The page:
Richard joins Ryan Doyle and guest host Tamara Cherry of the NewsTalk 1010 afternoon show to talk about Squirt soda and the origin of the tequila-based cocktail the Paloma, and some movies to watch on the weekend, including “Black Widow” and “No Sudden Move.”
Richard speaks to “CTV News at Six” anchor Andria Case about the best movies and television to watch this weekend including “Black Widow” (on Disney+ with premium access), the all-star Crave film “No Sudden Move” and the Netflix slasher flick “Fear Street Part 2: 1978.”
Richard joins CP24 to have a look at new movies coming to VOD, streaming services and theatres including “Black Widow” (on Disney+ with premium access), the all-star Crave film “No Sudden Move” and the Netflix slasher flick “Fear Street Part 2: 1978.”
Richard and CTV NewsChannel morning show host Marcia MacMillan chat up the weekend’s big releases including “Black Widow” (on Disney+ with premium access), the all-star Crave film “No Sudden Move” and the Netflix slasher flick “Fear Street Part 2: 1978.”
Richard sits in on the CFRA Ottawa morning show with host Bill Carroll to talk the new movies coming to theatres, VOD and streaming services including “Black Widow” (on Disney+ with premium access), the all-star Crave film “No Sudden Move” and the Netflix slasher flick “Fear Street Part 2: 1978.”
Richard joins NewsTalk 1010’s Jim Richards on the coast-to-coast-to-coast late night “Showgram” to play the game “Did Richard Crouse like these movies?” This week we talk about the Marvel family drama “Black Widow” (on Disney+ with premium access), the all-star Crave film “No Sudden Move” and the Netflix slasher flick “Fear Street Part 2: 1978.”
If you were to make a Venn diagram of “Black Widow,” now on Disney+ with premium access, and the recent animated film “The Boss Baby: Family Business,” you’d be surprised by the overlap. Both movies are about estranged families coming together and siblings finding a path forward after years of bitter feelings. One is much louder than the other, but underneath it all they are both all about family. “I chose to go west and become an Avenger,” Natasha Romanoff (Scarlett Johansson) says. “They treated me like family.”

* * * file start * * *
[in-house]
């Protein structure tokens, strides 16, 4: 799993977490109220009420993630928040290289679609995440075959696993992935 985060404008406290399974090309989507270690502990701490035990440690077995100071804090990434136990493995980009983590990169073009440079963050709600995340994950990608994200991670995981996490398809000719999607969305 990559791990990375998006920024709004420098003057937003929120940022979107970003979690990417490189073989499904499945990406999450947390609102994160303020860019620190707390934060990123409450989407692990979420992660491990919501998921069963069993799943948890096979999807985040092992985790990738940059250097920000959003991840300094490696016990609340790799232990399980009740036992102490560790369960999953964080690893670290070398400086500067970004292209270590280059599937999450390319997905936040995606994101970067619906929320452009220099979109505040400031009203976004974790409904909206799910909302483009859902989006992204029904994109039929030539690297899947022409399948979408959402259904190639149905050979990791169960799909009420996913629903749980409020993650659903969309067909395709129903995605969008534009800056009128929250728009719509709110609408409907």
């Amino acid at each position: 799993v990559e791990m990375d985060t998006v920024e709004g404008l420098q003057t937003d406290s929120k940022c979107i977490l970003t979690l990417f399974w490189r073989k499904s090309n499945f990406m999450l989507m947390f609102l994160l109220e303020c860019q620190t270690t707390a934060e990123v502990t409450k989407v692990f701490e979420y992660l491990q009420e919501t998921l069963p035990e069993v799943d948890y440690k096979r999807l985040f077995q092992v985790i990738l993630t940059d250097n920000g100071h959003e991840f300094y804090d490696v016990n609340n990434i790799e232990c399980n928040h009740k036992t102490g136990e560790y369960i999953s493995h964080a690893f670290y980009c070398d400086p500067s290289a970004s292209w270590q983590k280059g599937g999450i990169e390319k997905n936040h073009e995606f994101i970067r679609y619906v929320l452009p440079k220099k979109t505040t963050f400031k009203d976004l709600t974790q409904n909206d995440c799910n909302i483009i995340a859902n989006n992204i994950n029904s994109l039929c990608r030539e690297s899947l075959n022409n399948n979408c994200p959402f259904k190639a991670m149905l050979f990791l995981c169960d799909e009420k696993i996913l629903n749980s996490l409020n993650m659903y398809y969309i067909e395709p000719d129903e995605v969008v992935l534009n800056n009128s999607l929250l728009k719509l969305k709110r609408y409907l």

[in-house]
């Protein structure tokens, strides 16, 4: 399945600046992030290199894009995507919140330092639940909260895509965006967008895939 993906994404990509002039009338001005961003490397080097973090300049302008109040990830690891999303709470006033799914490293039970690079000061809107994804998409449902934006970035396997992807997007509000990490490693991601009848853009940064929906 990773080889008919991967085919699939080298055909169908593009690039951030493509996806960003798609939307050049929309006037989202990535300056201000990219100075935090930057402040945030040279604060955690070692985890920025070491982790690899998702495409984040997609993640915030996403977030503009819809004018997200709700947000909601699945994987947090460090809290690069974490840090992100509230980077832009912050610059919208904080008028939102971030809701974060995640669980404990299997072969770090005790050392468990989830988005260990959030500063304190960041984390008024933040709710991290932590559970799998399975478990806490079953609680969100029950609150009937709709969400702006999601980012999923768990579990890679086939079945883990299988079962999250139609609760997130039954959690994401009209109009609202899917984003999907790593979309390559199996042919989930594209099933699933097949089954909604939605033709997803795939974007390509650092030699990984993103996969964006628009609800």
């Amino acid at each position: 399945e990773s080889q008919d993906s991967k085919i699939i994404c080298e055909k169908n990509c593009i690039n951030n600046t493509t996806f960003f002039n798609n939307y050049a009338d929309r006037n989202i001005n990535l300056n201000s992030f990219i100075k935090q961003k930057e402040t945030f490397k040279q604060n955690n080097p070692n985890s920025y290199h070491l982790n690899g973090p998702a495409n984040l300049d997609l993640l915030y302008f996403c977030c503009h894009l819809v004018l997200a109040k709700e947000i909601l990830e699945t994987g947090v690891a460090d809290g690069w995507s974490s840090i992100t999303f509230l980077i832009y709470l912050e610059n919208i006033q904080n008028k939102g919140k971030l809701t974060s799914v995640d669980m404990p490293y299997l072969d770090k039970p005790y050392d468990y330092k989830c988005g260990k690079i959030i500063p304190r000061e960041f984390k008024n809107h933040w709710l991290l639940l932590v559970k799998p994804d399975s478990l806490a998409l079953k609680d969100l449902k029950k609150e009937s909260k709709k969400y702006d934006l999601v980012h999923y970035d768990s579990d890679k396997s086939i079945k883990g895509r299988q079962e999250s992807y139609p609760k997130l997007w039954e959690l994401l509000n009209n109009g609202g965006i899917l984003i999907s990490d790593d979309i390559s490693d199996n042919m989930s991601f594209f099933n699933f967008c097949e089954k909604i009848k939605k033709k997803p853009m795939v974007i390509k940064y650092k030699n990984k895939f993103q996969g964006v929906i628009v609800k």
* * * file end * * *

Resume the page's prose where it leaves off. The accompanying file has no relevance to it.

The story begins with a flashback.
It’s 1995 and sisters Natasha (played as a child by Ever Anderson) and Yelena (Violet McGraw) are separated from their Soviet sleeper cell family in Ohio. Removed from their undercover agent parents, scientist mother Melina (Rachel Weisz) and super-soldier father Alexei (David Harbour), they are placed under the supervision of evil Soviet General Dreykov (Ray Winston) in a training camp called the Red Room where they are brainwashed and taught the deadly ways of the Widows.
Jump forward twenty-one years to the gap between the events of “Captain America: Civil War” and “Infinity War.” Natasha (Johansson) is cut loose from her Avengers pals after breaking the Sokovia Accords. The superhero clan have gotten “divorced,” and Natasha is hiding out in Norway. When she is attacked by Dreykov’s bodyguard, the mysterious Taskmaster, she reunites with her estranged “family” to take on the Russian general.
“Black Widow,” the first Marvel Cinematic Universe solo outing for Johansson’s character, has spent a year bouncing around the pandemic release schedule and brings with it high expectations from fans.
Directed by Cate Shortland, Romanoff’s convoluted backstory is handled in a fairly straightforward way, part Marvel, part “The Americans.” The movie does offer up a fair amount of fan service but still provides eye-scorching action and basic, relatable themes of the importance of family and responsibility for the casual viewer.
Despite the wild CGI action and Jason Bourne style one-on-one combat, the film feels more grounded than most other Marvel movies. Perhaps it’s because Natasha and Yelena (Florence Pugh) don’t have super powers (although they are VERY resilient) or perhaps it’s because the story details the dysfunctional, tragic past that put Natasha on the road to becoming an assassin or maybe it’s because the villain Dreykov barely makes an impression, but the usual stakes—saving the world—take a backseat to more personal concerns.
“Black Widow” is a swansong for Natasha. The character jumped off a cliff in “Avengers: Endgame,” sacrificing herself so her superhero buddies could acquire the Soul Stone and help defeat genocidal warlord Thanos. Johansson sends her off with a suitably steely yet vulnerable performance, and when she isn’t running, jumping, punching or shooting, she brings some real humanity to the quieter scenes.
Pugh and Harbour bring some much-welcomed levity, the former as the eye-rolling sarcastic younger sister, the latter as the insecure wannabe super soldier who is just a bit too concerned about his legacy. Their bickering and subtle character touches help add life to the family vibe so important to the story the movie is trying to tell.
Like so many of the Marvel films, near the end “Black Widow” succumbs to overkill, noise and frenetic CGI action scenes. The family is united, à la “The Boss Baby” but the onscreen fireworks overwhelm the compelling family story that lies at the heart of Natasha’s journey.